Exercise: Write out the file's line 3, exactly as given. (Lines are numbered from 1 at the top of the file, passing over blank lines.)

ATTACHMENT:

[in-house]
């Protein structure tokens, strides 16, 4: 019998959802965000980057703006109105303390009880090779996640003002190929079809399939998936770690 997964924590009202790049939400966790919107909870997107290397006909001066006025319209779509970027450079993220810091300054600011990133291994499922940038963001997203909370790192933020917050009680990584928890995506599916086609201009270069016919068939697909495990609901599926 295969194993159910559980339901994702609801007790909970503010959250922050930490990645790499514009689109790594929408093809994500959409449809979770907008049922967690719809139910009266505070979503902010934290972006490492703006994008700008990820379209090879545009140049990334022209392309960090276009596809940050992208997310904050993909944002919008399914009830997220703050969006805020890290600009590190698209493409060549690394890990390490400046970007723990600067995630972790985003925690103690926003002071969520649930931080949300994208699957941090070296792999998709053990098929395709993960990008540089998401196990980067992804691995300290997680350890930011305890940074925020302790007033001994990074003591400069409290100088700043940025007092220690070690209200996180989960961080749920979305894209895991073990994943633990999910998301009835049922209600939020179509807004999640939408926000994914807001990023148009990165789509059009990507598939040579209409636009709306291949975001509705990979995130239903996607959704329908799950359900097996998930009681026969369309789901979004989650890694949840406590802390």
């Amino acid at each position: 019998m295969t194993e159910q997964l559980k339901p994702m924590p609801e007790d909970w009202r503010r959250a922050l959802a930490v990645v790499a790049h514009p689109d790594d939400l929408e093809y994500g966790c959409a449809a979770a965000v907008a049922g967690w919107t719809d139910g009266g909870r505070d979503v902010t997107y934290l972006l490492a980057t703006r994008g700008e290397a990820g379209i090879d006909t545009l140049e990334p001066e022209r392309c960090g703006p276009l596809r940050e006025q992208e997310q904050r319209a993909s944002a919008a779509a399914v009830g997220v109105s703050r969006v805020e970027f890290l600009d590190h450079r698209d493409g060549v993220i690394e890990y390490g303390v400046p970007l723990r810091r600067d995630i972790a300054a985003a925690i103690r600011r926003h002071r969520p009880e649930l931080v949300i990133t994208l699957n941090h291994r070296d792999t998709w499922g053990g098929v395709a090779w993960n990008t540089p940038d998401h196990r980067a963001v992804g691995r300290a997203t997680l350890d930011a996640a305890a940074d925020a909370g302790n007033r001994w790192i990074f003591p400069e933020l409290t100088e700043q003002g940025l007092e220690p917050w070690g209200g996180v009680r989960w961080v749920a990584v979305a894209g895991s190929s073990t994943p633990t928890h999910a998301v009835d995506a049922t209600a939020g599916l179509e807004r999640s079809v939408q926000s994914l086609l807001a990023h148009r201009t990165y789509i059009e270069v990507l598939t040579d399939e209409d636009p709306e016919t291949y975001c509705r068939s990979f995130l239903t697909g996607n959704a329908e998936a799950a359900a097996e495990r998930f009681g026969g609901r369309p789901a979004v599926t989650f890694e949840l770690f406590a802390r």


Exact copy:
């Amino acid at each position: 019998m295969t194993e159910q997964l559980k339901p994702m924590p609801e007790d909970w009202r503010r959250a922050l959802a930490v990645v790499a790049h514009p689109d790594d939400l929408e093809y994500g966790c959409a449809a979770a965000v907008a049922g967690w919107t719809d139910g009266g909870r505070d979503v902010t997107y934290l972006l490492a980057t703006r994008g700008e290397a990820g379209i090879d006909t545009l140049e990334p001066e022209r392309c960090g703006p276009l596809r940050e006025q992208e997310q904050r319209a993909s944002a919008a779509a399914v009830g997220v109105s703050r969006v805020e970027f890290l600009d590190h450079r698209d493409g060549v993220i690394e890990y390490g303390v400046p970007l723990r810091r600067d995630i972790a300054a985003a925690i103690r600011r926003h002071r969520p009880e649930l931080v949300i990133t994208l699957n941090h291994r070296d792999t998709w499922g053990g098929v395709a090779w993960n990008t540089p940038d998401h196990r980067a963001v992804g691995r300290a997203t997680l350890d930011a996640a305890a940074d925020a909370g302790n007033r001994w790192i990074f003591p400069e933020l409290t100088e700043q003002g940025l007092e220690p917050w070690g209200g996180v009680r989960w961080v749920a990584v979305a894209g895991s190929s073990t994943p633990t928890h999910a998301v009835d995506a049922t209600a939020g599916l179509e807004r999640s079809v939408q926000s994914l086609l807001a990023h148009r201009t990165y789509i059009e270069v990507l598939t040579d399939e209409d636009p709306e016919t291949y975001c509705r068939s990979f995130l239903t697909g996607n959704a329908e998936a799950a359900a097996e495990r998930f009681g026969g609901r369309p789901a979004v599926t989650f890694e949840l770690f406590a802390r």